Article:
Table C































Rents and mortgage payments make up 73 percent of consumer spending on housing, while the biggest chunk of healthcare was paid to hospitals (7.9%) and outpatient services (7.8%). Actual medical health insurance totaled 1.3 percent of consumer spending.


Housing and Household Expenditures

Since the end of the 2009 Recession, household insurance has surged as the fasted growing housing expense – up 67.8 percent but tapering off over last year (Table D). Both furniture and home Furnishings have maintained a steady upward trajectory – averaging 3.5 percent and 3.7 growth each year, but still lag slightly behind overall consumer spending growth of 3.8 percent. Televisions and appliances have been outpaced by other household spending. Household utilities have stabilized with little increase.

Table D



As Americans are staying put longer, household maintenance spending has grown 29.2 percent over the last five years. Last year, rents and mortgages saw a high growth of 4.7 percent as supply tightened in many areas. Consumer spending slowed during the first quarter of this year in all household spending categories, except televisions/video and audio. Figure 1 itemizes the growth of the housing and home furnishings expenditures five years, one year and 2017 Q1.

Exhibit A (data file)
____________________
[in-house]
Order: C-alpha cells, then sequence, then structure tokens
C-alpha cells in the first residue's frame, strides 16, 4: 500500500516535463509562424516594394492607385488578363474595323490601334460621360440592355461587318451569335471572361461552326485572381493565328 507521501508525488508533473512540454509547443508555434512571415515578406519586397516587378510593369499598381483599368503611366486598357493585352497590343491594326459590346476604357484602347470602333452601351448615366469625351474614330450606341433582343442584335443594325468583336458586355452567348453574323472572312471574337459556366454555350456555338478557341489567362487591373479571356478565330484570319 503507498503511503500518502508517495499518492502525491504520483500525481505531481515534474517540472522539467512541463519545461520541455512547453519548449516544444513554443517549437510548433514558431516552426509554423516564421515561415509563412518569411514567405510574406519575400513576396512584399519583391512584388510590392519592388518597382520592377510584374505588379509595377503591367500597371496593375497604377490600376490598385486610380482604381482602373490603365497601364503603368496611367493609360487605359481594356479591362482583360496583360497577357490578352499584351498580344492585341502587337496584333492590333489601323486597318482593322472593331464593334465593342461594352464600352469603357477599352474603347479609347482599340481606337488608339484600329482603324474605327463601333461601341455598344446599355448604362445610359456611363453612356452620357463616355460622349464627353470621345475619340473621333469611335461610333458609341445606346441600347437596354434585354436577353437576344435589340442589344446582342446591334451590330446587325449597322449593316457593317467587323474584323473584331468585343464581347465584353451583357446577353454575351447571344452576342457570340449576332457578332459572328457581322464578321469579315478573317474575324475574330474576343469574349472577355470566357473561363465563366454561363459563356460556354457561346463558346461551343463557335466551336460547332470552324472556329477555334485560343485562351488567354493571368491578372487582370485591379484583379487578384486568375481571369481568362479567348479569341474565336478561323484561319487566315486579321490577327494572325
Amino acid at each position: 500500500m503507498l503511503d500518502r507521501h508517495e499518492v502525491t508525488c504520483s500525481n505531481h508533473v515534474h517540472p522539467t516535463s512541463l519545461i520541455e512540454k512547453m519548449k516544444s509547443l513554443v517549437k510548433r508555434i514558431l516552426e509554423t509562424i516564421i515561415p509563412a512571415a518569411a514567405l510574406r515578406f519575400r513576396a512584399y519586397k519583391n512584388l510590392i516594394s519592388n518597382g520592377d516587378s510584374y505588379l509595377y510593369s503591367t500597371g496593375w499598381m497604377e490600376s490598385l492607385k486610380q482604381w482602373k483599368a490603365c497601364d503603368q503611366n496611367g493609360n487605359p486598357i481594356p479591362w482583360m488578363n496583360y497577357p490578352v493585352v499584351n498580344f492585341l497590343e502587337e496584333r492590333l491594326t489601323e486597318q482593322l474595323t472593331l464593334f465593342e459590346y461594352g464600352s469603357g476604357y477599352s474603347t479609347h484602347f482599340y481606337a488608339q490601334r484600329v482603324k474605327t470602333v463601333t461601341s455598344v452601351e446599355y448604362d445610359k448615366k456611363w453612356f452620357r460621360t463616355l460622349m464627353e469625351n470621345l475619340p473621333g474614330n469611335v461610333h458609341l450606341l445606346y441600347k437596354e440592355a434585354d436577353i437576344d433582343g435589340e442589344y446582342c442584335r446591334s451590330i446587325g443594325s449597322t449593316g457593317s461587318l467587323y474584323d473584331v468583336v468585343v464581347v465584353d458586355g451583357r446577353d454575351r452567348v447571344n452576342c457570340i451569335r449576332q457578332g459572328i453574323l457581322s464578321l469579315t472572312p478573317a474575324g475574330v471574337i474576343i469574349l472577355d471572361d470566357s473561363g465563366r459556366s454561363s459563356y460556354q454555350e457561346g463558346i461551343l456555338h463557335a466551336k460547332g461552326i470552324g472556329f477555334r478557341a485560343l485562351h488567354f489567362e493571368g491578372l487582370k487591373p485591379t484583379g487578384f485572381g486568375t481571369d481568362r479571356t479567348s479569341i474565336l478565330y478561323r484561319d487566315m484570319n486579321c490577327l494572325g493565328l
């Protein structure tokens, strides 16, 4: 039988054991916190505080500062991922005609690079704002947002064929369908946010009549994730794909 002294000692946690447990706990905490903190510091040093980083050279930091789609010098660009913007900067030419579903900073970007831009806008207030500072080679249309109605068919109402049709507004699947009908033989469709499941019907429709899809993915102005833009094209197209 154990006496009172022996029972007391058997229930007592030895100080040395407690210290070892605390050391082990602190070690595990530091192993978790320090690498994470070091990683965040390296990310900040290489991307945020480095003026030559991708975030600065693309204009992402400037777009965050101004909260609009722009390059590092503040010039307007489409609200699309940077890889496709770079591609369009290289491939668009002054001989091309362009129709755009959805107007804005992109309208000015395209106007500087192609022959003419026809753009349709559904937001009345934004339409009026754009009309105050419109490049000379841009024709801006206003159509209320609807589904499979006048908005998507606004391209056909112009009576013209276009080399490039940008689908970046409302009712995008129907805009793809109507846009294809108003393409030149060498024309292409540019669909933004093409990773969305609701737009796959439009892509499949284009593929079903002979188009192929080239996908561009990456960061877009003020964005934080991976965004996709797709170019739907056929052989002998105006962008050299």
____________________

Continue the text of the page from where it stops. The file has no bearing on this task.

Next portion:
Figure 1



Furniture and Home Furnishings Products

In this first quarter of this year at a seasonally adjusted annual rate, Consumer spending on furniture alone totaled $109.7 billion dollars. Major appliances is the second largest home furnishings spending category at $41.4 billion. (Table E).

Table E













Although window coverings is the smallest of the home furnishings categories, it has experienced the largest post-recession surge in consumer spending increasing 42.1 percent. Table F visually depicts the indexed growth of spending on the major home furnishings categories post-recession. Carpets and other floor coverings have surged since 2015 with a total 32.2 percent growth since 2009. Both furniture and home furnishings accessories also experienced over 30 percent growth post-recession at 31.8 and 31.7 percent growth respectively.

Table F


Looking at the five year, one year and 2017 Q1 growth (Figure 2), all home furnishings categories except televisions and major appliances, exceeded 20 percent five-year growth. Spending on televisions has been depressed with only 2.4 percent five-year growth, although sales picked up the first quarter of this year. Major appliances has also underperformed growing 11.3 percent in five years. Growth last year was under 1 percent last year and continues to decline in the first quarter.

Figure 2


If curious about the spending categories with the largest increases, Table G shows the biggest winners and losers 2015 to 2016. Spectator sports are at the top of the winner’s list at 10.9 percent growth, followed closely by hairdressing salons and personal grooming Establishments at 9.4 percent. Gasoline and other energy goods are the biggest losers in consumer spending posting a 10.3 percent decline with second place going to securities commissions falling 5.2 percent.

Table G